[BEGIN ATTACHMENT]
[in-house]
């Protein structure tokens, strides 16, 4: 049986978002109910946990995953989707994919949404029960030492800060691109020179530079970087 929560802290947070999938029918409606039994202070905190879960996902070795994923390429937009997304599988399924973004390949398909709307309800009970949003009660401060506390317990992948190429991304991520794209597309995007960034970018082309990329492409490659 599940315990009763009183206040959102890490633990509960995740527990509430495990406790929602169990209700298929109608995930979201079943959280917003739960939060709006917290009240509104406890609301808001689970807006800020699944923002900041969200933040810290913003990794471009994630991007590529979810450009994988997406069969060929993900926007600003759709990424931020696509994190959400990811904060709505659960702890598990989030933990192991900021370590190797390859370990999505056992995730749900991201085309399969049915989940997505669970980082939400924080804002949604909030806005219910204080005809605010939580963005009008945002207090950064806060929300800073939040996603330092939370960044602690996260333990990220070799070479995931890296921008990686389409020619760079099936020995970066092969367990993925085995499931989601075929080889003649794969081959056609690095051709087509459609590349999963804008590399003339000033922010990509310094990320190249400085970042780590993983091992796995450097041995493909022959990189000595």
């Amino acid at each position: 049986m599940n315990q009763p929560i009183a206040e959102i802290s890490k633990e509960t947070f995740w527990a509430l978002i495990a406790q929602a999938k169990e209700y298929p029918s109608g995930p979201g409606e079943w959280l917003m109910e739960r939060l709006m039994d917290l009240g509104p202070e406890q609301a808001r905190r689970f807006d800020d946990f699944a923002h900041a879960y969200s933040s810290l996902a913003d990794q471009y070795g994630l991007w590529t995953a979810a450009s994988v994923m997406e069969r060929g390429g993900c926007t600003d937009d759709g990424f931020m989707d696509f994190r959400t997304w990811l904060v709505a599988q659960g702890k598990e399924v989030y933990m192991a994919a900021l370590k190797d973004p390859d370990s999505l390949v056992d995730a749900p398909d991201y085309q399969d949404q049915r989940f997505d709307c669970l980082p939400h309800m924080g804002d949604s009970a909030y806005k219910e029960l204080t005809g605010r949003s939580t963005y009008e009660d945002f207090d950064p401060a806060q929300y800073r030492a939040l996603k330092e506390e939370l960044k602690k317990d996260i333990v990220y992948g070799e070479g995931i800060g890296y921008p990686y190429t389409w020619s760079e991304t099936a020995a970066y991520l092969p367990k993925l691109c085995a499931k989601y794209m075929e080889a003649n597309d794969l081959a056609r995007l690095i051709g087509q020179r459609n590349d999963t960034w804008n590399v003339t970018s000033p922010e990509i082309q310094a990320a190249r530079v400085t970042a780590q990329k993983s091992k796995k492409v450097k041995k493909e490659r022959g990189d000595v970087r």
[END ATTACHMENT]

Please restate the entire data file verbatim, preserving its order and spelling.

[in-house]
């Protein structure tokens, strides 16, 4: 049986978002109910946990995953989707994919949404029960030492800060691109020179530079970087 929560802290947070999938029918409606039994202070905190879960996902070795994923390429937009997304599988399924973004390949398909709307309800009970949003009660401060506390317990992948190429991304991520794209597309995007960034970018082309990329492409490659 599940315990009763009183206040959102890490633990509960995740527990509430495990406790929602169990209700298929109608995930979201079943959280917003739960939060709006917290009240509104406890609301808001689970807006800020699944923002900041969200933040810290913003990794471009994630991007590529979810450009994988997406069969060929993900926007600003759709990424931020696509994190959400990811904060709505659960702890598990989030933990192991900021370590190797390859370990999505056992995730749900991201085309399969049915989940997505669970980082939400924080804002949604909030806005219910204080005809605010939580963005009008945002207090950064806060929300800073939040996603330092939370960044602690996260333990990220070799070479995931890296921008990686389409020619760079099936020995970066092969367990993925085995499931989601075929080889003649794969081959056609690095051709087509459609590349999963804008590399003339000033922010990509310094990320190249400085970042780590993983091992796995450097041995493909022959990189000595």
């Amino acid at each position: 049986m599940n315990q009763p929560i009183a206040e959102i802290s890490k633990e509960t947070f995740w527990a509430l978002i495990a406790q929602a999938k169990e209700y298929p029918s109608g995930p979201g409606e079943w959280l917003m109910e739960r939060l709006m039994d917290l009240g509104p202070e406890q609301a808001r905190r689970f807006d800020d946990f699944a923002h900041a879960y969200s933040s810290l996902a913003d990794q471009y070795g994630l991007w590529t995953a979810a450009s994988v994923m997406e069969r060929g390429g993900c926007t600003d937009d759709g990424f931020m989707d696509f994190r959400t997304w990811l904060v709505a599988q659960g702890k598990e399924v989030y933990m192991a994919a900021l370590k190797d973004p390859d370990s999505l390949v056992d995730a749900p398909d991201y085309q399969d949404q049915r989940f997505d709307c669970l980082p939400h309800m924080g804002d949604s009970a909030y806005k219910e029960l204080t005809g605010r949003s939580t963005y009008e009660d945002f207090d950064p401060a806060q929300y800073r030492a939040l996603k330092e506390e939370l960044k602690k317990d996260i333990v990220y992948g070799e070479g995931i800060g890296y921008p990686y190429t389409w020619s760079e991304t099936a020995a970066y991520l092969p367990k993925l691109c085995a499931k989601y794209m075929e080889a003649n597309d794969l081959a056609r995007l690095i051709g087509q020179r459609n590349d999963t960034w804008n590399v003339t970018s000033p922010e990509i082309q310094a990320a190249r530079v400085t970042a780590q990329k993983s091992k796995k492409v450097k041995k493909e490659r022959g990189d000595v970087r």